May
27
 

Adult stem cells used to give boy new windpipe

We missed this optimistic stem cell story at the time, but it’s too good to omit. In March, researchers at University College London (UCL) gave a new trachea to a 10-year-old boy, using his own stem cells. The operation was a world first, involving both hospital-based clinicians and laboratory-based scientists collaborating with colleagues in Europe.

The boy was born with Long Segment Tracheal Stenosis – a rare condition where the windpipe does not grow and restricts breathing. A short time after birth, he was given a conventional trachea transplant at the Great Ormond Street Hospital for Children (GOSH), but his condition deteriorated last year. A metal stent was implanted which eroded his aorta and caused severe bleeding.

A transplant technique with adult stem cells was developed at UCL, GOSH, the Royal Free Hampstead NHS Trust, and the Careggi University Hospital in Florence, Italy. Cells were stripped from a donated trachea. These were used to replace the whole airway, and the child’s bone marrow cells were used to seal the airway in the body.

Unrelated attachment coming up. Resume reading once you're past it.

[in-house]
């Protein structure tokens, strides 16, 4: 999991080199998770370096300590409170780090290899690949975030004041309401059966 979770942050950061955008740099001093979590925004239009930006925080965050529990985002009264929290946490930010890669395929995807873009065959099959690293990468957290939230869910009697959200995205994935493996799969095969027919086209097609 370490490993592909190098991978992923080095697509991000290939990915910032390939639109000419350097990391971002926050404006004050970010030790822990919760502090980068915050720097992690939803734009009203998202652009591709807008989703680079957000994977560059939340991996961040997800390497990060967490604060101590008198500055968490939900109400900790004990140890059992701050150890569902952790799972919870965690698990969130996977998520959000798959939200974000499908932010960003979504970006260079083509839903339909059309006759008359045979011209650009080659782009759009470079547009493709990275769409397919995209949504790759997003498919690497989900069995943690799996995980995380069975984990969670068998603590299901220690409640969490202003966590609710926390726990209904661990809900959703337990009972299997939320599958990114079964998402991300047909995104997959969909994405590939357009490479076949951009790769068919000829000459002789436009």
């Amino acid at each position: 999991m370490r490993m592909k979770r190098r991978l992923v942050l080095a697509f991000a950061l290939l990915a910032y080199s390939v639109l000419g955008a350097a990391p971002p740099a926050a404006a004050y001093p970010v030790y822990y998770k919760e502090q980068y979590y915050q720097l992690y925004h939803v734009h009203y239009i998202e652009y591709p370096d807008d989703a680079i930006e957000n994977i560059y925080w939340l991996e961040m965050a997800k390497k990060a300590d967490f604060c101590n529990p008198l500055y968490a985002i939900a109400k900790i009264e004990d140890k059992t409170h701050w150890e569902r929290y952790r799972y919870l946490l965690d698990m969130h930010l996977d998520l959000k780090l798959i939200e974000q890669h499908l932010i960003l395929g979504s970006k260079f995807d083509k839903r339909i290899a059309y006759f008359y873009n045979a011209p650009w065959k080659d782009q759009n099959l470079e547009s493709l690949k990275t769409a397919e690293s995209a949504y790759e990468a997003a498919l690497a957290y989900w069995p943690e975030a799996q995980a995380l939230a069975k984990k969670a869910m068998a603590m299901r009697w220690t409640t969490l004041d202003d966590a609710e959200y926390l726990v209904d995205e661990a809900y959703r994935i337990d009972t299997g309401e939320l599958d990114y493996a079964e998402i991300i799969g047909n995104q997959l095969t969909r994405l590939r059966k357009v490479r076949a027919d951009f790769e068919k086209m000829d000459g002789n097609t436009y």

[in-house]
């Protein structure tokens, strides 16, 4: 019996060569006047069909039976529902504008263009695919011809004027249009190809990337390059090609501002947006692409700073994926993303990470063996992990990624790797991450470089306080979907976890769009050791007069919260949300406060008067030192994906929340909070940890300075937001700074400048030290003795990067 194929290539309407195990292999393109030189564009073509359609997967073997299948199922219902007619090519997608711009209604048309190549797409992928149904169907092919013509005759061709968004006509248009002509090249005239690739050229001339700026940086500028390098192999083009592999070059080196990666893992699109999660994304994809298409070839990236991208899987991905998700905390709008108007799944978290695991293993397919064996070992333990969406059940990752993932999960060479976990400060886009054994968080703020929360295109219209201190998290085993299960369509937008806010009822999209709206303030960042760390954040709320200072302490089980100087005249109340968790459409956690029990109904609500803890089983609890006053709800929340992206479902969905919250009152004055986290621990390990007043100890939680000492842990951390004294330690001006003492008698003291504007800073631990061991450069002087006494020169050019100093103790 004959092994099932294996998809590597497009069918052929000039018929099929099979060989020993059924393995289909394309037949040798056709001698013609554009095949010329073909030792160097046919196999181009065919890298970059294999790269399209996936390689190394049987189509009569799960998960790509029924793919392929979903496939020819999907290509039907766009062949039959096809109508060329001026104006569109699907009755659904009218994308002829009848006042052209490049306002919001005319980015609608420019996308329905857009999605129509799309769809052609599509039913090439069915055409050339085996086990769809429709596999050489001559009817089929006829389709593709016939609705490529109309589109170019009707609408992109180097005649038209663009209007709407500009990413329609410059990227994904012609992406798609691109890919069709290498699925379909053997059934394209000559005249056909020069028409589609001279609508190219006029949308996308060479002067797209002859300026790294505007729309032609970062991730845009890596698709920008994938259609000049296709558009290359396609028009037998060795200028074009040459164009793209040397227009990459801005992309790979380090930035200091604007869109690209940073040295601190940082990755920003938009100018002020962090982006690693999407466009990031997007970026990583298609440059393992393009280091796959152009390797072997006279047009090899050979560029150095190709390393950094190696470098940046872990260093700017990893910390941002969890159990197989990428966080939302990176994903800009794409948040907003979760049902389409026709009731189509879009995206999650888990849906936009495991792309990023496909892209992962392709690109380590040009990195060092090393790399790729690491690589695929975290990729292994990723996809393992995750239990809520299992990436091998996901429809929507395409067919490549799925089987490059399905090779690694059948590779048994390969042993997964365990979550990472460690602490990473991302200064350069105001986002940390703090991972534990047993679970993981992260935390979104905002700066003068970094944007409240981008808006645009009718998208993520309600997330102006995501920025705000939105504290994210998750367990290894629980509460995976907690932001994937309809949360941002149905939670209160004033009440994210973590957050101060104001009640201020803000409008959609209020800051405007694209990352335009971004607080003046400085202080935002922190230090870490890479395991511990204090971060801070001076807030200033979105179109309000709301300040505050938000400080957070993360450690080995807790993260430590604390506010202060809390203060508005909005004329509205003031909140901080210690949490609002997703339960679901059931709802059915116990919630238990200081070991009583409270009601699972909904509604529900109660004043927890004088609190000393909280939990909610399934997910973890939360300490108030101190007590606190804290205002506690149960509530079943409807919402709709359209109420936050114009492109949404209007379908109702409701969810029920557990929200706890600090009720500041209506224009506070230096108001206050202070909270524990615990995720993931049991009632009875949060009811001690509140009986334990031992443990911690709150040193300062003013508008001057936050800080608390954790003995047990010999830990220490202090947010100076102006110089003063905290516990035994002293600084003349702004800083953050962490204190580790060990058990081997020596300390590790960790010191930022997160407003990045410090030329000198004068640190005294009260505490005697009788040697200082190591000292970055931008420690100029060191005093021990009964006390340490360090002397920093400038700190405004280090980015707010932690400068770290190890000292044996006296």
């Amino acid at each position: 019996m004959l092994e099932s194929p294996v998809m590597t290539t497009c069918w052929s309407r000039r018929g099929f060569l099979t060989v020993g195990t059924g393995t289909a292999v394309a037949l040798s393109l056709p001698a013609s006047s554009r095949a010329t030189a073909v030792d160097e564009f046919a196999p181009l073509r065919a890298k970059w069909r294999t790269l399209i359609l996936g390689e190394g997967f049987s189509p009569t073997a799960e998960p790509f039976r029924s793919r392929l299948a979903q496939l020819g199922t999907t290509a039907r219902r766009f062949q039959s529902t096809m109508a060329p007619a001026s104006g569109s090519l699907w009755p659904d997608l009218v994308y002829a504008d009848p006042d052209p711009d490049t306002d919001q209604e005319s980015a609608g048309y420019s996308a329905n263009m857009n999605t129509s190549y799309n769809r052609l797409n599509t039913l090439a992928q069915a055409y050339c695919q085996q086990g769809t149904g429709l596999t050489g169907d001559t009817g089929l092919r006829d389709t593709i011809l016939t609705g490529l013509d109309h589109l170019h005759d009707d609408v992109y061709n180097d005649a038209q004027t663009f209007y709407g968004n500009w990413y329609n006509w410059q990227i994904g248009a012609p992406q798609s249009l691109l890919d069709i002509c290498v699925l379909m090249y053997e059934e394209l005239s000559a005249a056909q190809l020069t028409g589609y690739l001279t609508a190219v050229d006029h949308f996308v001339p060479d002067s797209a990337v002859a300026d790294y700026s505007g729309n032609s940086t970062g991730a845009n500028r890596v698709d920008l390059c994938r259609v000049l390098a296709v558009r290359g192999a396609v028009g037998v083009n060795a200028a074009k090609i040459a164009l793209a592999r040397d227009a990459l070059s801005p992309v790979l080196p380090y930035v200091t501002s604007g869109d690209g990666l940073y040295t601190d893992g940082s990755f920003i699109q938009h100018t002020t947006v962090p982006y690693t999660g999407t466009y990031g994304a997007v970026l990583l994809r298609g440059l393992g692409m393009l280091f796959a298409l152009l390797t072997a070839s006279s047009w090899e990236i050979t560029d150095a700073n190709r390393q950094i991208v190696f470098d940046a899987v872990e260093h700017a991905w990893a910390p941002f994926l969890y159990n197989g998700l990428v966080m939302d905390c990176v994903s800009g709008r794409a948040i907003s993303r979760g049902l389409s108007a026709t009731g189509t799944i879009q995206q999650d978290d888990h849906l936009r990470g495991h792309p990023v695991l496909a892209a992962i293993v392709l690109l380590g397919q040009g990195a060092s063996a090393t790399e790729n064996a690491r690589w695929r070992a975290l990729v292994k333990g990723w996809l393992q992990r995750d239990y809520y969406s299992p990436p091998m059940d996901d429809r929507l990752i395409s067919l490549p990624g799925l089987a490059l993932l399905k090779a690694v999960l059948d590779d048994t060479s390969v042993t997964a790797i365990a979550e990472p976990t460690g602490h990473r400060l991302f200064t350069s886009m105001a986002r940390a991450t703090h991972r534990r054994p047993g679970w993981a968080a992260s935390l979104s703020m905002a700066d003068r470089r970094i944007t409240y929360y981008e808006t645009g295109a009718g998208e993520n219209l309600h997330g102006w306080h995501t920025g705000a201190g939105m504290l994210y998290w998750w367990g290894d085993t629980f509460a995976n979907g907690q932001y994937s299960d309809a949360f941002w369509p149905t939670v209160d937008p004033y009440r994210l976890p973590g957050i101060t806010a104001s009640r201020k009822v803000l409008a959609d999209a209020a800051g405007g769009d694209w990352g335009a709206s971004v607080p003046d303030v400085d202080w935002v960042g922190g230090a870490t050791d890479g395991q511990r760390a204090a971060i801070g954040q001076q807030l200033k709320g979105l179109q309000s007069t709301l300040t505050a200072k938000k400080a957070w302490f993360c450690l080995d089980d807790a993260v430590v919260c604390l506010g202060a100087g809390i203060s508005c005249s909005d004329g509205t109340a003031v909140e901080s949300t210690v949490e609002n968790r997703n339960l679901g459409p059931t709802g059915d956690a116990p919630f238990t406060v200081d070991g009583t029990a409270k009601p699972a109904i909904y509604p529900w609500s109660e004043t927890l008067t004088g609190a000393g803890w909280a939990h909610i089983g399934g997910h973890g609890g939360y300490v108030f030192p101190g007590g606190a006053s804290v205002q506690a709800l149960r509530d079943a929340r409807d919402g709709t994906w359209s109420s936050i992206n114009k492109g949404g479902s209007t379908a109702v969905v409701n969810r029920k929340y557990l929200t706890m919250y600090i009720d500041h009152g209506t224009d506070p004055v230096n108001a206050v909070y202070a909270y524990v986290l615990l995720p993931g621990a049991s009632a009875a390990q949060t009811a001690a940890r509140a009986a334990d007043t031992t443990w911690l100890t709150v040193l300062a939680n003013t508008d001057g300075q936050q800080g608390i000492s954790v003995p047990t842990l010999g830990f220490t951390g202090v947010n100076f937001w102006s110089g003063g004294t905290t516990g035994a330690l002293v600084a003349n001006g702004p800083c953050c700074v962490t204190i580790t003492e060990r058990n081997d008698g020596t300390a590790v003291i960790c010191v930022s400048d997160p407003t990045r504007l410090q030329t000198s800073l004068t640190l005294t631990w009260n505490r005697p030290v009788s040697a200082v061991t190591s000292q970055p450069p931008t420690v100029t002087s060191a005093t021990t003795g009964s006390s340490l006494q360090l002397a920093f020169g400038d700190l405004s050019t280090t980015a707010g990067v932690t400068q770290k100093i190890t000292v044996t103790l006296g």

This technique – one that has not been used previously to treat a child – should greatly reduce the risk of rejection by the body, as adult stem cells will not generate an immune response. ~ UCL News Mar 19



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